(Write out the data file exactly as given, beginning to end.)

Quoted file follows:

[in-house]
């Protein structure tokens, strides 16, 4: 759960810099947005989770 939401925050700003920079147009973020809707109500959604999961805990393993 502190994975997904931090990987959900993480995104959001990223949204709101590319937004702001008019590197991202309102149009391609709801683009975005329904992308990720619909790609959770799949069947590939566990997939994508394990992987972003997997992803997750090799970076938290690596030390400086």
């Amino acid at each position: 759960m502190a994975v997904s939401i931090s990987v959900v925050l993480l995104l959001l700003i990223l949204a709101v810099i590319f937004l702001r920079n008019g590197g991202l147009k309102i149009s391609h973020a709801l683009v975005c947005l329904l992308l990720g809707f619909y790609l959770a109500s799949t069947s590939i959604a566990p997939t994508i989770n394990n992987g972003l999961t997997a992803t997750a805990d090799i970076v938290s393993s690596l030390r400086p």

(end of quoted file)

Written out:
[in-house]
């Protein structure tokens, strides 16, 4: 759960810099947005989770 939401925050700003920079147009973020809707109500959604999961805990393993 502190994975997904931090990987959900993480995104959001990223949204709101590319937004702001008019590197991202309102149009391609709801683009975005329904992308990720619909790609959770799949069947590939566990997939994508394990992987972003997997992803997750090799970076938290690596030390400086």
């Amino acid at each position: 759960m502190a994975v997904s939401i931090s990987v959900v925050l993480l995104l959001l700003i990223l949204a709101v810099i590319f937004l702001r920079n008019g590197g991202l147009k309102i149009s391609h973020a709801l683009v975005c947005l329904l992308l990720g809707f619909y790609l959770a109500s799949t069947s590939i959604a566990p997939t994508i989770n394990n992987g972003l999961t997997a992803t997750a805990d090799i970076v938290s393993s690596l030390r400086p």